While most of the media is occupied with speculating about the likelihood of Ebola utilizing a plane to make an appearance in North America--a feat it has been unable to accomplish--Lassa Fever appeared in Minnesota.
The case involves a traveler to West Africa who presented to a Minnesota hospital on March 31, 2004 with fever and confusion.
Like Ebola, Lassa Fever is a viral hemorrhagic fever but, in contrast, is spread via rodent urine and has had 8 (counting this episode) appearances in the U.S. related to infected travelers. Another difference from Ebola, which may play a role in its ability to appear in disparate locales, is that its incubation period is at least 1 week. Because of this incubation period length, those harboring Lassa Fever have a higher opportunity to travel whereas those with Ebola have a much lower capacity to do this with an incubation period that can be as short as 2 days (note Ebola can have an incubation period of up to 21 days, so this isn't the total answer).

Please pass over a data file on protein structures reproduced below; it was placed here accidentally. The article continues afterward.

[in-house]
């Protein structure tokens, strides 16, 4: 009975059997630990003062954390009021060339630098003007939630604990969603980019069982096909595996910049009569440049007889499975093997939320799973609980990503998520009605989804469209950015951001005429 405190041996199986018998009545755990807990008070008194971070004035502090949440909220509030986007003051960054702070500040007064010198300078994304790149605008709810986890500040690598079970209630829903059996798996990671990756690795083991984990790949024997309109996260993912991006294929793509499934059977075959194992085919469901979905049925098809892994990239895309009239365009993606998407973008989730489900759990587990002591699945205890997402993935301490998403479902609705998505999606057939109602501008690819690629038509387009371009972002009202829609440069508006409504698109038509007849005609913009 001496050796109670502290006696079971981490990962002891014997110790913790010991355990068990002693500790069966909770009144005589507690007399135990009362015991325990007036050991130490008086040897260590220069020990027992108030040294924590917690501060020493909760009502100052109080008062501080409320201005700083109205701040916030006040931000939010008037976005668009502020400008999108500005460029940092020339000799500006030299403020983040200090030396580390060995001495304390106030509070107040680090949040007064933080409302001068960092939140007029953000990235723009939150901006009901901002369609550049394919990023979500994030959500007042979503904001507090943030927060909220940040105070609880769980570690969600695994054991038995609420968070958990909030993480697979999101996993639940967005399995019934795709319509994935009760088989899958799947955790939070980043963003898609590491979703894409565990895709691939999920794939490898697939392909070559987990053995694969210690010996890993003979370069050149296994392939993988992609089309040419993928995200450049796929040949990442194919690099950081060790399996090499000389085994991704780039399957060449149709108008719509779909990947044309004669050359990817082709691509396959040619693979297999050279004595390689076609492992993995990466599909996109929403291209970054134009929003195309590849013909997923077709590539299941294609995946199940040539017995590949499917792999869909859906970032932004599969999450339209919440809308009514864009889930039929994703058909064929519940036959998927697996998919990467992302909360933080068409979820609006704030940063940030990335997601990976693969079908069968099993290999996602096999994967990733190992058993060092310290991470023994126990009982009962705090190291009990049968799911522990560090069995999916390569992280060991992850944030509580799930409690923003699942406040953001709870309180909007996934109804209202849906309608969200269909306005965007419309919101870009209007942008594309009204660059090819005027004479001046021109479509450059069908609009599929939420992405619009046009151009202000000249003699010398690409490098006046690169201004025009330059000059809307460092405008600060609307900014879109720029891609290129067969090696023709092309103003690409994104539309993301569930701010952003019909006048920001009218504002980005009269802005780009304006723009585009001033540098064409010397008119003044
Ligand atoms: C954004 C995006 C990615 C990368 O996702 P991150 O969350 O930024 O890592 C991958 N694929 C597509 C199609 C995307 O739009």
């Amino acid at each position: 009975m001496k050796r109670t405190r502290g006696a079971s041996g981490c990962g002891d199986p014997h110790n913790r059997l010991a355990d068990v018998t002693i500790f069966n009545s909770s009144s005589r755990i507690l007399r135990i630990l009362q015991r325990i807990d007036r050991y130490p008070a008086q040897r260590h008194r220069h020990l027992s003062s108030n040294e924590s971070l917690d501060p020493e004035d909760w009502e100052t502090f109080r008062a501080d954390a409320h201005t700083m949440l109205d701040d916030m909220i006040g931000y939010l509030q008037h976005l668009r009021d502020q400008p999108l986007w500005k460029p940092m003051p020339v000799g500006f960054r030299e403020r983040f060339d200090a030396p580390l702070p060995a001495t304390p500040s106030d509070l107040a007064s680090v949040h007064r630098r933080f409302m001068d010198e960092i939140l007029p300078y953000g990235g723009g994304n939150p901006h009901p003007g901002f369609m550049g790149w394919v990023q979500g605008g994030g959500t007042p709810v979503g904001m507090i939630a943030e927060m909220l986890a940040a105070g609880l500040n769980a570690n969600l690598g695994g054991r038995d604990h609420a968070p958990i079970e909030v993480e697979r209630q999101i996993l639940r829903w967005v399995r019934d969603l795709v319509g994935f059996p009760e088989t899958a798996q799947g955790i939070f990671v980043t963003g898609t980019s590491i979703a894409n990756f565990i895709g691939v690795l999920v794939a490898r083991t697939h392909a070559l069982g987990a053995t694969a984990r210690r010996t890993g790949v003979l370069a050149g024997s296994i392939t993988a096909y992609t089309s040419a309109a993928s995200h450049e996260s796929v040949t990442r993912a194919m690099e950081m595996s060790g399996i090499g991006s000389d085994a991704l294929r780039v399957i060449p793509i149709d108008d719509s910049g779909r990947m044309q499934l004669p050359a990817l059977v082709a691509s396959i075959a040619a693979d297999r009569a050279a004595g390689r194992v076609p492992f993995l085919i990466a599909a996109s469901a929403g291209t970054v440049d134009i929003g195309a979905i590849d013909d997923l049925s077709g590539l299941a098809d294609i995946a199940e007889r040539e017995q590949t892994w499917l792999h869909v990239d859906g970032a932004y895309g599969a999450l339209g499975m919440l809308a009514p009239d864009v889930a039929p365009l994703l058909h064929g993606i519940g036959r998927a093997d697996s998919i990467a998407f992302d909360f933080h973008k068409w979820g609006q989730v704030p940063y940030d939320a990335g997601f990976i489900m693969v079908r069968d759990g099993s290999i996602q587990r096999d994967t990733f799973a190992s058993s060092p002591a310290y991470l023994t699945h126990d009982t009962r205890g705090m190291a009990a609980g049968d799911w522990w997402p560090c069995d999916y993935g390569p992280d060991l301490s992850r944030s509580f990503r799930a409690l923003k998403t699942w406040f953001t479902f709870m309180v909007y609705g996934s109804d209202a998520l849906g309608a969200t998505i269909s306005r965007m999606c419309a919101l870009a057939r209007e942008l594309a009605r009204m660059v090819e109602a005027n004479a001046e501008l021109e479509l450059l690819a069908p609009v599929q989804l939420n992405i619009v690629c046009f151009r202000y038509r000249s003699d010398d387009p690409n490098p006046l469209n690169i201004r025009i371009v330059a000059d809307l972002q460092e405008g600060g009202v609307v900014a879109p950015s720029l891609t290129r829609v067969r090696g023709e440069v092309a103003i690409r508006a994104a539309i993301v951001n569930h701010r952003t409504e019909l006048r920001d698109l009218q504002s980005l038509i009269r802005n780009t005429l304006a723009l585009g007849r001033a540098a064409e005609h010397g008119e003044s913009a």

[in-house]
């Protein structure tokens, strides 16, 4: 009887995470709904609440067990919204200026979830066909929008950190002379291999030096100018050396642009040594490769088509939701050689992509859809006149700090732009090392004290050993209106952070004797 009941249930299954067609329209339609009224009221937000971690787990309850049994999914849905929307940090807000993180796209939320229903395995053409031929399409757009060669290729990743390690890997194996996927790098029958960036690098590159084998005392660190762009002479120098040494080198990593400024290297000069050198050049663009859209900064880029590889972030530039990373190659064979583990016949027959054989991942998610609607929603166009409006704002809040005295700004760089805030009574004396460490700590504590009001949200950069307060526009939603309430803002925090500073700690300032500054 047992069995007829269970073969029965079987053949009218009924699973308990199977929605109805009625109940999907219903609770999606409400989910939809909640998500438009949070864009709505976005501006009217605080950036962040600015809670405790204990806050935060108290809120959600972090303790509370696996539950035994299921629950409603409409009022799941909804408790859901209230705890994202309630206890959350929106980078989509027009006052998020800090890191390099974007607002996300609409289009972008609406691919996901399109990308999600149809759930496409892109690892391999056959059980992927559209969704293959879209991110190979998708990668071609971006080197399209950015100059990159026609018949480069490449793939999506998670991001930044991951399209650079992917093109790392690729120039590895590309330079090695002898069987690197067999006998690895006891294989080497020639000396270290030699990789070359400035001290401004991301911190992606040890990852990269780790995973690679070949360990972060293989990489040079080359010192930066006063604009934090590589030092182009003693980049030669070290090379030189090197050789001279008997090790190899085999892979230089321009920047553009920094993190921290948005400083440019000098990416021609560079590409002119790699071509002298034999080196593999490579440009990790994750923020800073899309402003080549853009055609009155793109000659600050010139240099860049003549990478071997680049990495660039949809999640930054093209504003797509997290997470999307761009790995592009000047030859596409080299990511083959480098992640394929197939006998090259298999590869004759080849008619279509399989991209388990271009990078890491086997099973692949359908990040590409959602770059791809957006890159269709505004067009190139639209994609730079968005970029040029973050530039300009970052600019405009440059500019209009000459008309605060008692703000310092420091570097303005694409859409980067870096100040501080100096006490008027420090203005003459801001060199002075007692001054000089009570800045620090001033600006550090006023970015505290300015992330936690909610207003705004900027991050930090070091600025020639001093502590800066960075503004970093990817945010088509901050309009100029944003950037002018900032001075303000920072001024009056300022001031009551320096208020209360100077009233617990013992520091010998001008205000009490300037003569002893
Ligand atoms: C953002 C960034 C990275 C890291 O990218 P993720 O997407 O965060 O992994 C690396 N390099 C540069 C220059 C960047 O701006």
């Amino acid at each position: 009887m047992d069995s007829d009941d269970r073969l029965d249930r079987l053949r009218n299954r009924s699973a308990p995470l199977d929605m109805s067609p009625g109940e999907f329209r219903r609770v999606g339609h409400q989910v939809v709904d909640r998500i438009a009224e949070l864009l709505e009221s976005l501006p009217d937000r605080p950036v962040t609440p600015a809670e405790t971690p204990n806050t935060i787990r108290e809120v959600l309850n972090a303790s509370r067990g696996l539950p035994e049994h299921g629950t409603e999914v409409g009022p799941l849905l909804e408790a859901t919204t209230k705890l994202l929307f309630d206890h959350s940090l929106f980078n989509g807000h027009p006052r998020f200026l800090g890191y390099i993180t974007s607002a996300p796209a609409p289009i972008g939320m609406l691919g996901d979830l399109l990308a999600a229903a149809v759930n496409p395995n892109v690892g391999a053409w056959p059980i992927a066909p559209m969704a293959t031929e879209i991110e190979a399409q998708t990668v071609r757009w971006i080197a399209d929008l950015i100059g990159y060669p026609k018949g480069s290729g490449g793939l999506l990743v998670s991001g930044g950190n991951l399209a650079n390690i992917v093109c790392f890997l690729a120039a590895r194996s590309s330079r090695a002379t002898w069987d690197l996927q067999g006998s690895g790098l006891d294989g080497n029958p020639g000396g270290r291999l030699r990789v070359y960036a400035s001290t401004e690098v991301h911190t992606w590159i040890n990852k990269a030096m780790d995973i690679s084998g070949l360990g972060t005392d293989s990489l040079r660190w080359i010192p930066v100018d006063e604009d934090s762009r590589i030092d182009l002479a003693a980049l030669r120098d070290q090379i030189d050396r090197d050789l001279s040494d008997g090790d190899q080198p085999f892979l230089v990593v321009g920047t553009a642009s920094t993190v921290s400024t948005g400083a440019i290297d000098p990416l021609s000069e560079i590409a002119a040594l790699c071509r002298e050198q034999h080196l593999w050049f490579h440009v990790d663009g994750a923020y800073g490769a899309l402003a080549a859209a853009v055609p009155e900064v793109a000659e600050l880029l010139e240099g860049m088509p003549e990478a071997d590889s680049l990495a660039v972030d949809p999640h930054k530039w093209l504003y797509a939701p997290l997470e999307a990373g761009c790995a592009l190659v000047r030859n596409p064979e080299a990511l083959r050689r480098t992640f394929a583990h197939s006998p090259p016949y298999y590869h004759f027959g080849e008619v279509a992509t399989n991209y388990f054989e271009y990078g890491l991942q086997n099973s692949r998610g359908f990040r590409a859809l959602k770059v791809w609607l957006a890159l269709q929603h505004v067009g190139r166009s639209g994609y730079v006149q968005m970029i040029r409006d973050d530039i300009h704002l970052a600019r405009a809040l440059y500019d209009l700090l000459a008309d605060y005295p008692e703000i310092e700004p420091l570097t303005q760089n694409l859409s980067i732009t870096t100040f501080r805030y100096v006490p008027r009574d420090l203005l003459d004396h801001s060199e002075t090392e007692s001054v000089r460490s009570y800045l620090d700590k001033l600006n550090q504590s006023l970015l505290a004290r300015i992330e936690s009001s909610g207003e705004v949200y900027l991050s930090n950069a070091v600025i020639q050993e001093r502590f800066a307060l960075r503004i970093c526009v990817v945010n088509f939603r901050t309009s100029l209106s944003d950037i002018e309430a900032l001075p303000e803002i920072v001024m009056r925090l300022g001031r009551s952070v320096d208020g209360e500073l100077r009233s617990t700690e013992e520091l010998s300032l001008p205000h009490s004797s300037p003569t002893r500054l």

What is striking about this Lassa case is that it--again--demonstrates the value of the astute clinician who integrated the patient's symptoms with his travel history and made the diagnosis.
Chance does favor the prepared mind.